Eckhard Tolle, author of Power of Now, writes a lot about the pain-body and the importance of dissolving it. The pain–body is Tolle’s term for all the accumulated emotional pain that occupies our minds and bodies. He considers the pain-body to be a living entity that insures its own survival by both creating and attracting familiar situations that “resonate with pain patterns from the past.” Apparently, there is hardly a creature on earth who manages to leave home without one.
Dissolving the pain-body is really not a Jewish idea. In fact, it is arguably an anti-Jewish idea: Our national identity is forged in pain patterns from the past and we have year-round, institutionalized rituals for reliving them. We are instructed to see ourselves as though we too were slaves in Egypt, to feel our own flesh slaughtered by the Amalek and other brutal assailants. At every wedding we smash a glass to remember the temple’s destruction; if we forget sacked Jerusalem, our right hands must falter. Our present is defined by our past. Nothing ever happened to our ancestors that did not happen to us. (Does this explain why our national tragedies occur and reoccur? I would never dare-say but Tolle would have to subscribe.) I do know that memory and suffering are so bound up with our identity that dissolution of the collective pain-body does not appear on most Jewish agendas.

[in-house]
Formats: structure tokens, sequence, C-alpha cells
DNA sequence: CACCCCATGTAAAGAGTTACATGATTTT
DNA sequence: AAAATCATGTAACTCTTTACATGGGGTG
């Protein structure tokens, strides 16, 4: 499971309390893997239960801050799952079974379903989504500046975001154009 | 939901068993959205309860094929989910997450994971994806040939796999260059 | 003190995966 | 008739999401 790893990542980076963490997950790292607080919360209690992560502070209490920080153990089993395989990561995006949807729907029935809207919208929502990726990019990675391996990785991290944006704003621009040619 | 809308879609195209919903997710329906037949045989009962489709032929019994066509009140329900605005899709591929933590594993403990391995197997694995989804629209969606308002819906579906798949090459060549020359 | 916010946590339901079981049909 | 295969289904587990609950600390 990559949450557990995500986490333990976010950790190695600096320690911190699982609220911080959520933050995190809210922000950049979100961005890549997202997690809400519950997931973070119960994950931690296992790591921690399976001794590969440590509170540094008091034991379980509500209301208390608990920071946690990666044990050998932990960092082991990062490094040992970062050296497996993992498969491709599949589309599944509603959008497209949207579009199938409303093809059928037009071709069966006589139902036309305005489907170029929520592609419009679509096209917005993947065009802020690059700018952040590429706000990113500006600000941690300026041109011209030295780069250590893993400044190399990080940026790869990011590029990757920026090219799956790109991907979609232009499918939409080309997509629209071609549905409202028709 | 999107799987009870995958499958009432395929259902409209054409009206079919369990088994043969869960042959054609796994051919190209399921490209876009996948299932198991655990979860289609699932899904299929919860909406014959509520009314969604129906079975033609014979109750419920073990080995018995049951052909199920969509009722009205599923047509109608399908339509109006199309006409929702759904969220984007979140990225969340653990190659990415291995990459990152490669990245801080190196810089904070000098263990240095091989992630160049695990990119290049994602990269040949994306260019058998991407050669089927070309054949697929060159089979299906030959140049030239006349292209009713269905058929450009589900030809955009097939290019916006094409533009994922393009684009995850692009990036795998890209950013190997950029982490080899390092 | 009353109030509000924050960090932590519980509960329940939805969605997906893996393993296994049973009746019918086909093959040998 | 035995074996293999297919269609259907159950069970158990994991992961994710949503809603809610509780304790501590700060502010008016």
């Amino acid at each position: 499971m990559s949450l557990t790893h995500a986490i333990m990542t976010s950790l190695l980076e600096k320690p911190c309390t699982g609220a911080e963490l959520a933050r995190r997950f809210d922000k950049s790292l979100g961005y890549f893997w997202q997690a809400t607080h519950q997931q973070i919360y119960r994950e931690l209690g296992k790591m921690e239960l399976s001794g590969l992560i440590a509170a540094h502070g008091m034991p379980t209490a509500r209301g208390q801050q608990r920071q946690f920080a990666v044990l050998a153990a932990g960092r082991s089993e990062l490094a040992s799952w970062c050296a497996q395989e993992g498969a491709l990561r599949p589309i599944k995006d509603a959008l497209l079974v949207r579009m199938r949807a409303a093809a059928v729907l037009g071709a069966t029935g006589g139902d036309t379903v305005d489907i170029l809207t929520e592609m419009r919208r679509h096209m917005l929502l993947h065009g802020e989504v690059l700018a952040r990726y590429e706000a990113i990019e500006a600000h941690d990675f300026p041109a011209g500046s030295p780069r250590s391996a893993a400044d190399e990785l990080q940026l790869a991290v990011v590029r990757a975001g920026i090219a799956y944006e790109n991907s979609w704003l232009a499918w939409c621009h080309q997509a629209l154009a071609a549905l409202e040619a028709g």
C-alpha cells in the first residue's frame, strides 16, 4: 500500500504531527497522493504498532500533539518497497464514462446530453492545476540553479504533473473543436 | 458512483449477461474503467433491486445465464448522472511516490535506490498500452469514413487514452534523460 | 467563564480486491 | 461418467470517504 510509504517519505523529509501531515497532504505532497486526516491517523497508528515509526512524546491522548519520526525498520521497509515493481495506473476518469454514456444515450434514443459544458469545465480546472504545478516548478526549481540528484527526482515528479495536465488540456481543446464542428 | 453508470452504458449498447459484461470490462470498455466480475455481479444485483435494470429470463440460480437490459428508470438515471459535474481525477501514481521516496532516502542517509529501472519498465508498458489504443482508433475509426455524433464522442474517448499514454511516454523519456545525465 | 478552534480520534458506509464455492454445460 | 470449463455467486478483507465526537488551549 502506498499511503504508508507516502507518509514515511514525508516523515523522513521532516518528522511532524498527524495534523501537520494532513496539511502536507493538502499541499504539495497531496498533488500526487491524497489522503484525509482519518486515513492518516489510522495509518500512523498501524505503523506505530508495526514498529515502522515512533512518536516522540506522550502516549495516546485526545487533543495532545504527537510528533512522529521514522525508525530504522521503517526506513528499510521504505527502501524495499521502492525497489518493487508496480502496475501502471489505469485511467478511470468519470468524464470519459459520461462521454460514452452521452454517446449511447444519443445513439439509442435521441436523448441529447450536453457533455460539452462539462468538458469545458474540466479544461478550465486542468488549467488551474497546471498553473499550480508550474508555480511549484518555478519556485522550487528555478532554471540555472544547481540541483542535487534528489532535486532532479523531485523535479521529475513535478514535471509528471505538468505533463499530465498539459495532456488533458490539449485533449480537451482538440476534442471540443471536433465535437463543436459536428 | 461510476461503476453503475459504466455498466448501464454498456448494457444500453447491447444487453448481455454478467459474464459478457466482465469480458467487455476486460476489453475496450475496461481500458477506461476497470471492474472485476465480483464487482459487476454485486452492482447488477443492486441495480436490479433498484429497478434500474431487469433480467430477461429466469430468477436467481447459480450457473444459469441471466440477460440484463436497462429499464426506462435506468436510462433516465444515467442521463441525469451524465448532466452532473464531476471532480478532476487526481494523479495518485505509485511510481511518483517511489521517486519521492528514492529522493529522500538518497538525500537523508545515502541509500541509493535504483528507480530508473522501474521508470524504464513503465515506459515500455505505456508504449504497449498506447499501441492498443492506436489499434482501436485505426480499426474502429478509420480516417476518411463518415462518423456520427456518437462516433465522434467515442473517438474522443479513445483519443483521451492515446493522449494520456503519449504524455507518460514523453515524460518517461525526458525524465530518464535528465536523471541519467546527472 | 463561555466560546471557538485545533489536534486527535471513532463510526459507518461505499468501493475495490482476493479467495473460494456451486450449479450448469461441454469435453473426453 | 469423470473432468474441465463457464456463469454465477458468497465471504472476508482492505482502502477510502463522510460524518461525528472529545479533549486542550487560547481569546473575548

But Tolle (who ardently urges us to live only in The Now) speaks convincingly of both a personal pain body and the collective one –particularly among Native Americans, Jews, Blacks and, lo and behold – women. So according to Tolle, we Jewish women have a double dose of pain-body, one as women and one as Jews. He makes me consider the consequences of carrying around all that past history.
When he goes on to say that women are most conscious of “the infinite sacred vista which lies beyond the pain-body,” I wonder what we women might experience if we could indeed dissolve the pain entity and move on. Is this anything like Rumi’s famous field that lies beyond old tired concepts? Is this someplace we could meet and talk? Is this a vista from wish we could invigorate the collective Jewish conversation?